"You don't expect your business partner to die in an event like that"

GSK's global design VP shares his most challenging moment and what it taught him about resilience.

by Stephen Jones
Last Updated: 17 Sep 2020

When Andrew Barraclough left his role as a senior brand manager at Reckitt Benckiser to co-found his own design agency with business partner and best friend Andy McLeish, he knew it would be a challenge. 

After four years of sleepless nights and no weekends, Pure Realisation Limited was just starting to get its nose off the ground. The pair had built a talented team, moved into new offices and were beginning to plan out the company’s next stage of growth. Then in 2004, tragedy struck. 

While honeymooning on the Thai island of Phi Phi, McLeish was killed alongside his wife Natalie during the Boxing Day Tsunami. 

Now Vice President for Global Design at FTSE 100 pharma giant GlaxoSmithKline, Barraclough says it was the most emotionally challenging period of his career but, in retrospect, taught him some valuable leadership lessons.

"All of a sudden you have this massive black swan event. He was 33. You don’t expect your business partner - who was an amazing, creative guy and an amazing creative director - to die in an event like that.

"But I think what that does teach you is your resilience and ability to stretch is actually amazing. You find that you can stretch further than you thought. When the chips are down and you’ve just got to learn a whole new set of skills and talk to lawyers, accountants and HR experts about a whole field you know nothing about, you just adapt.

"The one thing I’ve taken forward is that we generally underestimate people and don’t give them enough opportunity to stretch and grow. Good people are really resilient; give them the opportunity to flex new muscles and build and they will step up.

"We often avoid the risk of giving people something that we assume will be super stretching or something that you think is way beyond their ability; that’s a self-limiting belief. 

 "Looking back, it also changed how I think about decisions. At a time like that, when everything is so emotionally charged, you realise that the things you’ve worried about in the past, where you’ve got lost in the weeds, don’t really matter.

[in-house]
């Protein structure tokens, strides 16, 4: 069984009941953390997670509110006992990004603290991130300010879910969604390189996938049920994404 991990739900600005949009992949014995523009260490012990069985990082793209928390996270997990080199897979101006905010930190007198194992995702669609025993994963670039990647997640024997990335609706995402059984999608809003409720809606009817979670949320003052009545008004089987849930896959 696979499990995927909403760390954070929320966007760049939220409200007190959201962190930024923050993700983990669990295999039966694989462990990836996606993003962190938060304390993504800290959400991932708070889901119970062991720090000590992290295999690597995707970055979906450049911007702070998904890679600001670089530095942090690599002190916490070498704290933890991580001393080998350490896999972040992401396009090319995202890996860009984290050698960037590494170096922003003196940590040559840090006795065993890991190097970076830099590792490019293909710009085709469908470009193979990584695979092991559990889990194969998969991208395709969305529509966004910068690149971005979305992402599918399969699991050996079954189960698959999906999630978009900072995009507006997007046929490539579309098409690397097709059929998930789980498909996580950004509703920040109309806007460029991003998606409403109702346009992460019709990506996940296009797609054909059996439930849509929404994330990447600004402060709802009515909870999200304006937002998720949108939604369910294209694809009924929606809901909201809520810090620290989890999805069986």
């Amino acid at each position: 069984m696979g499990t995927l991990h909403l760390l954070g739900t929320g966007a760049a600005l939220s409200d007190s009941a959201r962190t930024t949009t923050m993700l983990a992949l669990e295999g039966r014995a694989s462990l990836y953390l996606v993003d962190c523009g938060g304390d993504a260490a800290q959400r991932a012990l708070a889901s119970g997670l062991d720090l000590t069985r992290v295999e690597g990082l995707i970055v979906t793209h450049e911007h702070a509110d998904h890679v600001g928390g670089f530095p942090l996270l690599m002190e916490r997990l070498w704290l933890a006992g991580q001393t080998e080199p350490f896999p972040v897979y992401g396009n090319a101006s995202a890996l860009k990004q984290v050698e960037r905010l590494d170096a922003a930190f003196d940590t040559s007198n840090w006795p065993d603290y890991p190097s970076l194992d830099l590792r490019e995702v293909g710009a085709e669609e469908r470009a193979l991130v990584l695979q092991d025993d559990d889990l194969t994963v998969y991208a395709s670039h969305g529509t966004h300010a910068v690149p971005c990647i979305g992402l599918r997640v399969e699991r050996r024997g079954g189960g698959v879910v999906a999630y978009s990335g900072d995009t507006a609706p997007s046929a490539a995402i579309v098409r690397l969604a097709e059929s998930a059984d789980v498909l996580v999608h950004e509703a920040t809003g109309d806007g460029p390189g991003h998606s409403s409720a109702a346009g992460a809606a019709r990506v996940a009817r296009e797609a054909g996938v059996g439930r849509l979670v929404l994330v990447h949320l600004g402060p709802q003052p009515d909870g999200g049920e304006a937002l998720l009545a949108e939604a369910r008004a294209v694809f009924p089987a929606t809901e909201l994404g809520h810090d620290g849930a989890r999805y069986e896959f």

"I was making some very values-based decisions about what’s right for the team, who had mortgages to pay and families to support, what’s right for the customers and what’s right for Andrew’s next of kin who now owned half of the organisation that I owned the other half of. 

"I would say that changed how I thought about things for the better; if you really think about your true values and make decisions based on those, it stops you focusing on the wrong things and brings more clarity. 

"You do come out the other side in a much better place than you ever thought possible. We managed to sell the company and everyone kept their jobs. It took me a couple of years to mentally recover, but I think that hugely traumatic event made me a better person."


Image credit: courtesy of GSK



Find this article useful?

Get more great articles like this in your inbox every lunchtime

How to banish Sunday night dread

Here’s why you might be getting Sunday night work dread and how to fix it....

3 moonshot innovations that might just work

From hybrid species to vacuum tube transportation, here are 3 outlandish ideas that could be...

The 7 horror stereotypes of new directors - and how to avoid becoming ...

How new board directors can avoid becoming one of 7 terrible clichés, by the managing...

5 things leaders can learn from Emma Raducanu's triumph

This weekend, 18-year-old Raducanu made history by winning the US Open. What can business leaders...

3 essential leadership skills for a post-Covid world

The post-Covid-19 leader needs these three skills to get on the front foot, argues PA...

Two-tier workforce “a stain on our national conscience”, says CMI

Action on the gender pay gap is “more urgent than ever”, after proof women hit...